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  • so I mean, this has quite a long history in that at the end of the 19th century, a guy called Edwin Abbott wrote a very famous book called Flat Land, in which he kind of explored a A flat universe.

  • It was sort of social satire rather than physics.

  • So he didn't go much into the physics of the universe.

  • But subsequent to that, various people who looked at it and, most famously, a guy called Alexander do DNI, who's a computer scientist in Canada has gone through figuring out a lot off the physics of what the universe would look like if it actually only had two dimensions, whether you could actually make it work or not.

  • Alexander Jr wrote a book called The Plane a Verse in which he actually it's a It's a story about some people who accidentally start kind of communicating with the two dimensional universe, and so you kind of explores the communication between universes and so on.

  • But it's a load of technical appendices at the end of the book about what the science behind it wasa and actually I read it, you know, in the mid 19 eighties, just after it come out.

  • Somebody gave it to me for Christmas and I was fascinated by This is one of the things that sort of inspired me about physics and actually one of the things that just sort of made me think the most When I started doing this, there's something very trivial if you were a two dimensional being living on a flat piece of paper.

  • So your little stick figure living on a stack peaks flat piece of paper and you try and lift one end of a plank up.

  • You can't do it because there's nowhere for the air to Russian.

  • You're kind of creating a vacuum by lifting the end of the plank because you got the plank resting on the ground.

  • And then there's you holding onto the plank, so there's no gap there for air to come in the way there is from the sides in three dimensions, so you can't do it.

  • You can't even pick up a plank.

  • And in fact, in this book he had these characters having to kind of shuffle their feet up and down to sort of let the area as they were, lifting one end of things in order for that to happen.

  • So it was just that trivial example got me absolutely fascinated with these things.

  • There's all sorts of stuff, like, If you start trying to think about biology exposing, you have a two dimensional being.

  • If it had a digestive tract, in other words, it has a mouth going all the way down to the bottom.

  • Then basically all fall in half, right, because there's nothing holding the two hearts together in two dimensions.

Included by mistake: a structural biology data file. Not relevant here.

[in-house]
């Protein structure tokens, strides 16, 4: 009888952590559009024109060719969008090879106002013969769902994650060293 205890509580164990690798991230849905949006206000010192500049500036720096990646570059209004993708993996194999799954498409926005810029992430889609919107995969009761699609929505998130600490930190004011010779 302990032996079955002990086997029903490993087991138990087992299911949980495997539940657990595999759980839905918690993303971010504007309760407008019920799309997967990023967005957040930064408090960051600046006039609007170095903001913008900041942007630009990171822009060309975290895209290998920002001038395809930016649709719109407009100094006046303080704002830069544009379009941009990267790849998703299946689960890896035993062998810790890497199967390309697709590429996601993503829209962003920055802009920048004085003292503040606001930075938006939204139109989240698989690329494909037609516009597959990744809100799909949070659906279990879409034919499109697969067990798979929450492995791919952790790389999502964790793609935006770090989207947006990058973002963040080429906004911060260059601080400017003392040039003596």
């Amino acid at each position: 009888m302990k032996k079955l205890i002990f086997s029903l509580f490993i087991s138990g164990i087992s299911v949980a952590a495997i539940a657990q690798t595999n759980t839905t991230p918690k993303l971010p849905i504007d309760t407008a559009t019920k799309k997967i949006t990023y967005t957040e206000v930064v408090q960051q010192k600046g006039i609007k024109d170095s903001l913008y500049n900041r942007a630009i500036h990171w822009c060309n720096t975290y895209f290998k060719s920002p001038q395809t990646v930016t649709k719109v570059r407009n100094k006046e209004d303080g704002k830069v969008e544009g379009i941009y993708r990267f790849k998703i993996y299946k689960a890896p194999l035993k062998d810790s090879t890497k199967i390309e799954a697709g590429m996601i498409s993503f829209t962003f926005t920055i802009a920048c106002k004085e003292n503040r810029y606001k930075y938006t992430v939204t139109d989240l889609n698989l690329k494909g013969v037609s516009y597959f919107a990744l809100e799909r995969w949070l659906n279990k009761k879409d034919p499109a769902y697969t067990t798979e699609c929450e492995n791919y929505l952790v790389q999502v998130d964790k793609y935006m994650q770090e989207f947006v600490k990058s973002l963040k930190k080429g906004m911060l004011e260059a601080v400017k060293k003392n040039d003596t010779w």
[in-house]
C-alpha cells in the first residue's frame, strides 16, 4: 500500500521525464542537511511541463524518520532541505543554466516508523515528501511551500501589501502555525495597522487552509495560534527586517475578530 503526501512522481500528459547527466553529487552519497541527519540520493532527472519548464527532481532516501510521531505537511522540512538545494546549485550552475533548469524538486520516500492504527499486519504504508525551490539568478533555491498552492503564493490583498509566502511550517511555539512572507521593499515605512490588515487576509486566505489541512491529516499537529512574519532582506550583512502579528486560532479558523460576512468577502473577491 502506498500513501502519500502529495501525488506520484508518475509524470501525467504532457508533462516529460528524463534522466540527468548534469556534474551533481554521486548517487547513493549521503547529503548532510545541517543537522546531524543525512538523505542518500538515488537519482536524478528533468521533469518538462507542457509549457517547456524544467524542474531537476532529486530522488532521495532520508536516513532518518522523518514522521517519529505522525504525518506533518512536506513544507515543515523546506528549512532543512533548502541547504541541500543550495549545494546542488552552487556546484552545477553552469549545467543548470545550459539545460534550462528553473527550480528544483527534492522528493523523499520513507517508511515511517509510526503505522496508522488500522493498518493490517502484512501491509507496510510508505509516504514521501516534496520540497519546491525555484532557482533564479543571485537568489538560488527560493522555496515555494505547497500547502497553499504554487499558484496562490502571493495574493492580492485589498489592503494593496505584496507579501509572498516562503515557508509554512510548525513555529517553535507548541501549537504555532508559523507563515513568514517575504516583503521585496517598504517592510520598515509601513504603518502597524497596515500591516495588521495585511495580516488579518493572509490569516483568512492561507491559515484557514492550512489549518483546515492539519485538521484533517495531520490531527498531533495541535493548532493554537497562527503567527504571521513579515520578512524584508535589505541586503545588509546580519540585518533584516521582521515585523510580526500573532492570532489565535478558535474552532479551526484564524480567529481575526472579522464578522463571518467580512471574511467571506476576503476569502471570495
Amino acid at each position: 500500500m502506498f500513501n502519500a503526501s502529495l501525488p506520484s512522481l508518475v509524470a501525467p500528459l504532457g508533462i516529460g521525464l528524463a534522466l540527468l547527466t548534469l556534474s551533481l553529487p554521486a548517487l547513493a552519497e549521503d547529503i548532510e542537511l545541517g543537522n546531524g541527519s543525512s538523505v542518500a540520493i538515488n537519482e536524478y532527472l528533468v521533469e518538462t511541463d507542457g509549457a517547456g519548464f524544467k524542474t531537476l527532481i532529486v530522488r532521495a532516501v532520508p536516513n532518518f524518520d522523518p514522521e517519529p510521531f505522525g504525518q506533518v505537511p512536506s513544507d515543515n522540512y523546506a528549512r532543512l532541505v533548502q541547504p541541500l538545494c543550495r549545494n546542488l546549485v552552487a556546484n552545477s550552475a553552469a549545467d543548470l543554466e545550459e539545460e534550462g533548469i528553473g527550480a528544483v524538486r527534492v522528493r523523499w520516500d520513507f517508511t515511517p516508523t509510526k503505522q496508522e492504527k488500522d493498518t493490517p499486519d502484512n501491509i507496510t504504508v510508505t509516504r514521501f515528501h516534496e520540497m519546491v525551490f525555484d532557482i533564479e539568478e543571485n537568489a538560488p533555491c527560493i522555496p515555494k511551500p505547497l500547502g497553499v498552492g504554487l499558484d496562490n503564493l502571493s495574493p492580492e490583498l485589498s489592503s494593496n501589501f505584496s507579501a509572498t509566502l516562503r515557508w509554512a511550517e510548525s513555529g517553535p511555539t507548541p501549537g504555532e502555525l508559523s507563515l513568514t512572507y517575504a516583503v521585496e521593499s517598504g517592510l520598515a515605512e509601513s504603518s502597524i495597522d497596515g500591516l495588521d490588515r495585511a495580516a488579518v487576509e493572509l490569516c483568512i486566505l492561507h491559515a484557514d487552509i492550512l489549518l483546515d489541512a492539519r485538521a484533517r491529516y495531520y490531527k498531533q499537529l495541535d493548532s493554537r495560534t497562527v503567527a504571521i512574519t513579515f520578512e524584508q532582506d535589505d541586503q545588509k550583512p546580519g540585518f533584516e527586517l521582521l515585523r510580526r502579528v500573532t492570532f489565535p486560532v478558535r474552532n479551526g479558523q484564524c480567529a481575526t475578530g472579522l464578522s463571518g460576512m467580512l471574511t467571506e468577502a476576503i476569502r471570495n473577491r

• And so you have to come up with some clever way if you want your two dimensional beings to be able to eat and not fall in half, and so do I.

  • He came up with this idea of basically a zipper, because you can have a zipper in two dimensions.

  • And so these these creatures are kind of zipped together, and that allows things to kind of work their way down through their bodies.

  • So it's complicated world living into damage give you one more example that one more good good things, so an astronomical example.

  • But astronomy in two dimensions on space travel into dimension.

  • Turns out space travel in two dimensions is quite tricky, and that's because the concept of escape velocity doesn't exist in two dimensions that, actually it turns out that so on.

  • In three dimensions, the force of gravity drops off like one over distance squared, which means you can't go twice as far away.

  • The force of gravity is four times this week.

  • If you go down the dimensions so it's only two dimensions, it turns out the only gravity only drops off like one over distance.

  • So when you're twice as far away, gravity is still weaker.

  • But only by a factor of two rather than a factor of four certainly is.

  • Gravity is a much longer range force in two dimensions than it is in three dimensions.

  • And so that means that so in three dimensions that's this concept of escape speed.

  • You can actually fire a rocket fast enough from the earth, say, and it can actually escape entirely in two dimensions because the force of gravity is that much stronger, that much longer range.

  • No matter how fast you fire your rocket up into space, it will eventually always turn around and come back.

  • And that means firstly that actually you can't.

  • But deep space travel is very difficult, because actually you have to put huge amount of energy in to get far enough to actually get to the next planet.

  • But worse than that, it means that actually, the universe is sort of doomed because the entire universe can't achieve escape velocity either.

  • So the universe can't keep expanding forever and will eventually collapse back on itself.

  • And so there will always be a big crunch into to damage.

  • You know what?

  • A lot of people are probably under the belief that our universe is going to do that so well.

  • Life is complicated, right?

  • Firstly, in our universe, in three dimensions, it doesn't have to happen in our universe.

  • There is probably this thing called a cosmological constant or dark energy, which is driving things apart.

  • So actually, when I started thinking about this again for making this video, I started thinking, Couldn't you do the same flat universe?